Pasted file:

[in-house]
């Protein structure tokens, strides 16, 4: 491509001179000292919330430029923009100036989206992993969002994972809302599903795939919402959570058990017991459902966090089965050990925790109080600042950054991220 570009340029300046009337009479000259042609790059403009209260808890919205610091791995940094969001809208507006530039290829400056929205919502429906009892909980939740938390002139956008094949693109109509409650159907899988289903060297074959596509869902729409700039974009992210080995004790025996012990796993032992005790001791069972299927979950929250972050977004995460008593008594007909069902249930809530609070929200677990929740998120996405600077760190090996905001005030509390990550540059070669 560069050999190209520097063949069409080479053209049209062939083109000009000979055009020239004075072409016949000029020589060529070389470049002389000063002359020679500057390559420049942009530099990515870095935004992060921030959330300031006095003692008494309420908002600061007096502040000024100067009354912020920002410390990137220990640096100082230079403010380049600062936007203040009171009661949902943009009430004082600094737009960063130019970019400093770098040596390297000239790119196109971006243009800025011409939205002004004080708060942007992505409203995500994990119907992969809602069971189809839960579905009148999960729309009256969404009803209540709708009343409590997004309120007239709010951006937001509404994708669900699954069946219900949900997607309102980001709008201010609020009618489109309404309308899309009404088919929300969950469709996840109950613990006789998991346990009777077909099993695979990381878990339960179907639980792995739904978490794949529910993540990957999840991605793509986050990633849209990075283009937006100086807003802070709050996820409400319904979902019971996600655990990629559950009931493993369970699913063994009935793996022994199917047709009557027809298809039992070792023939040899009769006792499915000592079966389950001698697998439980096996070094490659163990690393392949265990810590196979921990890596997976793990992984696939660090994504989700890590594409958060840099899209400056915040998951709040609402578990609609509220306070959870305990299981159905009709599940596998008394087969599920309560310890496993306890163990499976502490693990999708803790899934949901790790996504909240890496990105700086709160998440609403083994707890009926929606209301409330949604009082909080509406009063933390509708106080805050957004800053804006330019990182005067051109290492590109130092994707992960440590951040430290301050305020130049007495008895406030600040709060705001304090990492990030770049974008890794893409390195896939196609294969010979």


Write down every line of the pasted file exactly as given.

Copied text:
[in-house]
């Protein structure tokens, strides 16, 4: 491509001179000292919330430029923009100036989206992993969002994972809302599903795939919402959570058990017991459902966090089965050990925790109080600042950054991220 570009340029300046009337009479000259042609790059403009209260808890919205610091791995940094969001809208507006530039290829400056929205919502429906009892909980939740938390002139956008094949693109109509409650159907899988289903060297074959596509869902729409700039974009992210080995004790025996012990796993032992005790001791069972299927979950929250972050977004995460008593008594007909069902249930809530609070929200677990929740998120996405600077760190090996905001005030509390990550540059070669 560069050999190209520097063949069409080479053209049209062939083109000009000979055009020239004075072409016949000029020589060529070389470049002389000063002359020679500057390559420049942009530099990515870095935004992060921030959330300031006095003692008494309420908002600061007096502040000024100067009354912020920002410390990137220990640096100082230079403010380049600062936007203040009171009661949902943009009430004082600094737009960063130019970019400093770098040596390297000239790119196109971006243009800025011409939205002004004080708060942007992505409203995500994990119907992969809602069971189809839960579905009148999960729309009256969404009803209540709708009343409590997004309120007239709010951006937001509404994708669900699954069946219900949900997607309102980001709008201010609020009618489109309404309308899309009404088919929300969950469709996840109950613990006789998991346990009777077909099993695979990381878990339960179907639980792995739904978490794949529910993540990957999840991605793509986050990633849209990075283009937006100086807003802070709050996820409400319904979902019971996600655990990629559950009931493993369970699913063994009935793996022994199917047709009557027809298809039992070792023939040899009769006792499915000592079966389950001698697998439980096996070094490659163990690393392949265990810590196979921990890596997976793990992984696939660090994504989700890590594409958060840099899209400056915040998951709040609402578990609609509220306070959870305990299981159905009709599940596998008394087969599920309560310890496993306890163990499976502490693990999708803790899934949901790790996504909240890496990105700086709160998440609403083994707890009926929606209301409330949604009082909080509406009063933390509708106080805050957004800053804006330019990182005067051109290492590109130092994707992960440590951040430290301050305020130049007495008895406030600040709060705001304090990492990030770049974008890794893409390195896939196609294969010979």